7c44887b2b1c      ubuntu:14.04      ping     About a minute ago   Exit 0
72d1ca1b42c9      ubuntu:14.04      ping    7 minutes ago        Exit 0

As you see, each command got its own container ID. We can further analyse the two containers with the inspect command. Below I compare the two different ping commands I ran to make it more apparent how the differentiate in the two containers:

> docker inspect 7c4 > yahoo
> docker inspect 72d > google
> diff yahoo google 
<     "ID": "7c44887b2b1c9f0f7c10ef5e23e2643026c99029fce8f1575816a23e56e0c2d0",
<     "Created": "2014-07-21T10:05:45.106057381Z",
>     "ID": "72d1ca1b42c995973086a5fb3c5e256d5cb2c5055e8f9040037bb6bb915c8187",
>     "Created": "2014-07-21T10:00:08.653219667Z",
<         ""
>         ""
<         "Hostname": "7c44887b2b1c",
>         "Hostname": "72d1ca1b42c9",
<             ""
>             ""

Notice that I don’t have to write the whole string. For example instead of 7c44887b2b1c, I just type the first three letters 7c4. In most cases this will suffice.

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Mastering sed

sed is a very famous tool to the UNIX* community but which is very often misused. Most people try to use it in cases that it’s not the right tool or they tend to use it in the wrong way. I try in this post to show the things that are worth knowing when it comes to sed. I thus skip things like buffer holders, labels etc. which just make scripts totally unreadable for no benefit. I also talk a bit about the inner-workings of sed so the user has a grasp of why sometimes things don’t work as expected.

Why even learn sed?

For two reasons:

  1. You can automate any boring mechanical work you would do on a normal text editor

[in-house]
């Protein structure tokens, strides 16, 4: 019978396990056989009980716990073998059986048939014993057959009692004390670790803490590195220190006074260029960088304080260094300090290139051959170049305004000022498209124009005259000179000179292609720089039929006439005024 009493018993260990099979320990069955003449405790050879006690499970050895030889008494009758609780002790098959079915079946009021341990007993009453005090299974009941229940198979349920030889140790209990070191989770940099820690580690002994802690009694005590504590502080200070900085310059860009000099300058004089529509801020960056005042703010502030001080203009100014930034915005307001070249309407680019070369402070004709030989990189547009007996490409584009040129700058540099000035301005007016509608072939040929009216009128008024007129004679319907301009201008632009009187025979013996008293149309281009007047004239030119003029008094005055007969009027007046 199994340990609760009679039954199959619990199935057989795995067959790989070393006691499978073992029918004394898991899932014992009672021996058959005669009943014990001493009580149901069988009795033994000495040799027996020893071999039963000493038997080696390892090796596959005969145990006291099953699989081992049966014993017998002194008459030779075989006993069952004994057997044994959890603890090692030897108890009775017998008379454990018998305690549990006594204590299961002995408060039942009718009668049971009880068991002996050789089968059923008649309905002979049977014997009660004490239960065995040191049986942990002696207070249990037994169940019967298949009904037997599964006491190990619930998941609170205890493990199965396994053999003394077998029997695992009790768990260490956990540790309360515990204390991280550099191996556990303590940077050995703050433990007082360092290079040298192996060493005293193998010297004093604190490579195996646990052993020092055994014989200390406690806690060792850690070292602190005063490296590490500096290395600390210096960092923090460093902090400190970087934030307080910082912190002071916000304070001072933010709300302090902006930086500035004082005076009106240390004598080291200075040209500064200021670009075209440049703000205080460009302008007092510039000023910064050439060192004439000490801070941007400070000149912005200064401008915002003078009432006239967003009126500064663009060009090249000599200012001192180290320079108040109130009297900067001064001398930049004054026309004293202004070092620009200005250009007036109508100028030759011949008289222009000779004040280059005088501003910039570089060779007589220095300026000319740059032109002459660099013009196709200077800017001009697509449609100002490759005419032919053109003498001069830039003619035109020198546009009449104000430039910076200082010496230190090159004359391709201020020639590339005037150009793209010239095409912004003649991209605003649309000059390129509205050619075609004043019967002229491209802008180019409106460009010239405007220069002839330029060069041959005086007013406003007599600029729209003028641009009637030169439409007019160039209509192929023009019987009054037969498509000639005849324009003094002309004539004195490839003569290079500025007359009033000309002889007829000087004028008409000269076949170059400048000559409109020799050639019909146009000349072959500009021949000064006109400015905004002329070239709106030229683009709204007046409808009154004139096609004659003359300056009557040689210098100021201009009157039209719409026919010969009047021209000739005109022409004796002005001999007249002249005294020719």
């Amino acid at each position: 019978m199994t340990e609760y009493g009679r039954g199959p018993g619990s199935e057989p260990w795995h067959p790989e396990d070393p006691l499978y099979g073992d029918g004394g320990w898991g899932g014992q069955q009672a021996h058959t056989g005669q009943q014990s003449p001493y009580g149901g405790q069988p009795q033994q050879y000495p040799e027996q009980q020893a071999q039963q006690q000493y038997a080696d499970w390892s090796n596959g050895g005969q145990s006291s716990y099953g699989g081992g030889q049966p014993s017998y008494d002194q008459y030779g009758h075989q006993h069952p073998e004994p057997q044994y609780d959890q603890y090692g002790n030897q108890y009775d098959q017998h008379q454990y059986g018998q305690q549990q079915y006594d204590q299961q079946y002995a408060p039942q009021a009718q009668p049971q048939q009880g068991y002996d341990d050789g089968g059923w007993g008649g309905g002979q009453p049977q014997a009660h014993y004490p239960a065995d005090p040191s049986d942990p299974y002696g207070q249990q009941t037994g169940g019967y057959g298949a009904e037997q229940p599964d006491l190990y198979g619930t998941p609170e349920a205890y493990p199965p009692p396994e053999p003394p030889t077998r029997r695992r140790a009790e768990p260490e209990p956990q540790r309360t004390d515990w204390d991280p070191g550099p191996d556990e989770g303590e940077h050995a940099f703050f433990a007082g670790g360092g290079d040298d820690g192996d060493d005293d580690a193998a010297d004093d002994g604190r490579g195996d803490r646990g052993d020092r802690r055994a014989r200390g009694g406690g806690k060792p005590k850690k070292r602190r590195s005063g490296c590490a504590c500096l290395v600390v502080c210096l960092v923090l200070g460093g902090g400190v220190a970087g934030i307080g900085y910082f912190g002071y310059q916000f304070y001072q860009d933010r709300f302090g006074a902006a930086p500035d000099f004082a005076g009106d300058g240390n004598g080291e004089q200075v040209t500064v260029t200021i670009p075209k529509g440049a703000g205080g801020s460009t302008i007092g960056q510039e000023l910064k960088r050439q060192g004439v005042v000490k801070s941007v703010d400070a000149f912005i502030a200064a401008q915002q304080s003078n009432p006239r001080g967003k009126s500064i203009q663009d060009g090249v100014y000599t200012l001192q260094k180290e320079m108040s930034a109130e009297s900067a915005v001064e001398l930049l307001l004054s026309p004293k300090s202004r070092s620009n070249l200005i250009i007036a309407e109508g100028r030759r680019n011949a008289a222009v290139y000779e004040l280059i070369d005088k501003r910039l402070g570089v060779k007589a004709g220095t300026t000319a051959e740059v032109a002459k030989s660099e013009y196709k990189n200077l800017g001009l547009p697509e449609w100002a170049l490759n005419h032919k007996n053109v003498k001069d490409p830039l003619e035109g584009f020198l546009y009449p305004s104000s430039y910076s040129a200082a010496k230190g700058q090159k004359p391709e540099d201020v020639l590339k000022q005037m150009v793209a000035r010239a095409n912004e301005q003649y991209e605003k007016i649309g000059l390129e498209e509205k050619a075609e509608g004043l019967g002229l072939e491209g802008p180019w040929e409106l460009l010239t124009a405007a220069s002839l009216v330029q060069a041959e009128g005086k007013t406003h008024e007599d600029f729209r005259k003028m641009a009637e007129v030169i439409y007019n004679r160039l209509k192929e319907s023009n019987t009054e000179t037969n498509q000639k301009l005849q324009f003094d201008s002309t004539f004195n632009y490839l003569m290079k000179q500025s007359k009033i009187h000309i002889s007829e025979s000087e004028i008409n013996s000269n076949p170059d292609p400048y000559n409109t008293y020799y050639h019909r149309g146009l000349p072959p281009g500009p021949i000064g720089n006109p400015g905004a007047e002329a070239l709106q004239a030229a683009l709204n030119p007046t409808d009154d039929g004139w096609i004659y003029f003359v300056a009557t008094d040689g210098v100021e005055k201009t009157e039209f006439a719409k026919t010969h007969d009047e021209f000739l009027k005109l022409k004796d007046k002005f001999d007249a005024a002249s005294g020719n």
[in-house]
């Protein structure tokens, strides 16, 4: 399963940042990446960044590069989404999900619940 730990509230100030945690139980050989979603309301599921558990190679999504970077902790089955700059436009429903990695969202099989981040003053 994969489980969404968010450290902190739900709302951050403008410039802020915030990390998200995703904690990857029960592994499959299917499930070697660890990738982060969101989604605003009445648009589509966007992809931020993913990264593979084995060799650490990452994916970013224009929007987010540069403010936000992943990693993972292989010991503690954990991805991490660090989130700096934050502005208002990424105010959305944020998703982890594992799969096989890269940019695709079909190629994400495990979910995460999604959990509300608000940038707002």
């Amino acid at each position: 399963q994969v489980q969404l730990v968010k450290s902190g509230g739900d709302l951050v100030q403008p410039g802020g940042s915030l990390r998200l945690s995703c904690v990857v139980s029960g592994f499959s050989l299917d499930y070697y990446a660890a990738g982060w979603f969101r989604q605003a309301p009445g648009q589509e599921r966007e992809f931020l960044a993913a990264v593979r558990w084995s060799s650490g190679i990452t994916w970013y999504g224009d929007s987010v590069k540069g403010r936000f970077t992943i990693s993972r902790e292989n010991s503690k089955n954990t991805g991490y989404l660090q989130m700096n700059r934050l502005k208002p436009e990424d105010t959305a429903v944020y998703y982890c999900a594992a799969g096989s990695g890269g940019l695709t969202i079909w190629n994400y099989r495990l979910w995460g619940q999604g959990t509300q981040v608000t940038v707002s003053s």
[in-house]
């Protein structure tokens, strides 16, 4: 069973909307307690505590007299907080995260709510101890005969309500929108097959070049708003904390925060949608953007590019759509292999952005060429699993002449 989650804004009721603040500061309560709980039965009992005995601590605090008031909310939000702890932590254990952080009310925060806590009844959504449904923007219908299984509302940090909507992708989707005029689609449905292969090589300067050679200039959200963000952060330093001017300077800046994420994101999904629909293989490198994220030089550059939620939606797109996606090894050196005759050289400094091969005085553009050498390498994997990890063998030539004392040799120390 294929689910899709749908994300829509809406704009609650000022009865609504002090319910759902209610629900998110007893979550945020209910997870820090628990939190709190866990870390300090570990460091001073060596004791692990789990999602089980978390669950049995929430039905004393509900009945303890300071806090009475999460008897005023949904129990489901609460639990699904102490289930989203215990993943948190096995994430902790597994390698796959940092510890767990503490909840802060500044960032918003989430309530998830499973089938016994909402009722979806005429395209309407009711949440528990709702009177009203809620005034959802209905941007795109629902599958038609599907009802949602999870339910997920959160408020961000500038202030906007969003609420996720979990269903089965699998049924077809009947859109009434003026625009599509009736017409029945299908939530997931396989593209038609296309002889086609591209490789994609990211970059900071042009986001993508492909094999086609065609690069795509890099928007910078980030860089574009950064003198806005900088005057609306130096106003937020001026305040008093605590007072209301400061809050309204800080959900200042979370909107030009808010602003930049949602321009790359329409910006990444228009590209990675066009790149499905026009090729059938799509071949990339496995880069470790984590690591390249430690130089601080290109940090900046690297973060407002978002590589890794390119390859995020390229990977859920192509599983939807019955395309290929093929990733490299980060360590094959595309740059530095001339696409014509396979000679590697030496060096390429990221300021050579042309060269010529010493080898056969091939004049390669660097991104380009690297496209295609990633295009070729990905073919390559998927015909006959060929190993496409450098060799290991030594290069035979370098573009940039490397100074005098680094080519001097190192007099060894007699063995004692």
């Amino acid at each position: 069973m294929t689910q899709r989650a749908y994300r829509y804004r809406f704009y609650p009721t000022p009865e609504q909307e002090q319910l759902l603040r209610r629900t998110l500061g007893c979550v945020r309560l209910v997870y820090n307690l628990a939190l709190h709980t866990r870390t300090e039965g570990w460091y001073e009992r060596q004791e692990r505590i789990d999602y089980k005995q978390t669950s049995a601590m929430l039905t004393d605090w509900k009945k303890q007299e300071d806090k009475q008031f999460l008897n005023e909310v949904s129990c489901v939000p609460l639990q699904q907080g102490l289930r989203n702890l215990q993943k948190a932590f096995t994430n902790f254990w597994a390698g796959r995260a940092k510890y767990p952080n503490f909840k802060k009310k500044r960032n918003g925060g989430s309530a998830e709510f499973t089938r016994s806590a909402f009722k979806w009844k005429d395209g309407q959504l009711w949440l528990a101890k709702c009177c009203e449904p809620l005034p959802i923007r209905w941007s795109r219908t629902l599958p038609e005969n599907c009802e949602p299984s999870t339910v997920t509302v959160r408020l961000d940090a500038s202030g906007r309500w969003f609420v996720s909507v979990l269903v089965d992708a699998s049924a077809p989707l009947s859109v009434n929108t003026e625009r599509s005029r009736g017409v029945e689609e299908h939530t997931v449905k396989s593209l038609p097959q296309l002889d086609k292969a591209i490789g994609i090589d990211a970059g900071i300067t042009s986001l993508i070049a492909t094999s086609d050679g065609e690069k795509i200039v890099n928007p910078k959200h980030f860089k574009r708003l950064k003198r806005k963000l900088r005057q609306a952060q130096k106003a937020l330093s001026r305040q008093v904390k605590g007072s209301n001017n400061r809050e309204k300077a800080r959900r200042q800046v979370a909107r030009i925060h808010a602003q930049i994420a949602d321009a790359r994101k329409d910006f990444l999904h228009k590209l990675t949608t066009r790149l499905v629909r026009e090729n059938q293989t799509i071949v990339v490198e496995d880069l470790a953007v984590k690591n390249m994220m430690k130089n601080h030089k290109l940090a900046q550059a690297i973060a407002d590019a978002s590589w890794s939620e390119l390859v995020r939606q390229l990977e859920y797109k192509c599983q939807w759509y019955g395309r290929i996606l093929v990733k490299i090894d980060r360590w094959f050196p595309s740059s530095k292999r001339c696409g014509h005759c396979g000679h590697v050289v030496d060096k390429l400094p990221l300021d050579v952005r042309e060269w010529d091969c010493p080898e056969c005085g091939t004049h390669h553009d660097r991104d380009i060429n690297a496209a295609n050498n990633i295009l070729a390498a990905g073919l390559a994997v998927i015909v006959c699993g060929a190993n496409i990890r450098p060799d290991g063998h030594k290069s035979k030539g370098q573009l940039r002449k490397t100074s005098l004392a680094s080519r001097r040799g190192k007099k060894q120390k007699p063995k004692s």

2. If you know the syntax of sed, then you are a better vi/vim user

The second point, becomes obvious when you realise that the two programs have similar if not the exact syntax. For example, substituting the word “cow” with the word “horse” in the third line of the document in vim is :3s/cow/horse/ while in sed it’s 3s/cow/horse/. See the magic?!

A bit of history

Sed, awk and grep are the offsprings of a line editor called ed. ed pretty much let the user to edit one line at a time. That is also the reason that sed, awk and grep work on lines. All three programs have inherited the syntax of ed to some extend. In ed, to search & replace the word “cow” with the word “milk” in a text document, someone would type s/milk/beer/. That is exactly the same command used in sed – an indication of ancestry.
The tool grep actually takes its name from the command g/re/p, a command used in ed to only show lines that contain a specific regular expression. The ‘p’ in the end means to print on the screen while the ‘g’ in front means to go through all the lines.

When to use sed

While all three of these tools (grep, sed and awk) work on lines, sed and awk are very similar to each other while grep is more of a loner. Grep is used merely to filter out (or in) a line based on a regular expression. Sed and awk offer much more. What differs sed from awk is the data that they were built to edit.
Awk should be used when every line in the file has a specific structure. In other words that includes files where each line has a specific number of fields with every field separated with a delimiter (in most cases a tab). Such files can be CVS files, tables, the output of ls in linux, and more.
For everything else, use sed. Common examples are raw texts, this post, a C file, a script, an HTML file, etc. What all these files have in common is that lines don’t have a specific structure: the first line can have one word, while the second can have 100 words etc. Sed can still edit files that awk edits, but the opposite is most times impossible. If you are trying to just do that then you are most probably using the wrong tool.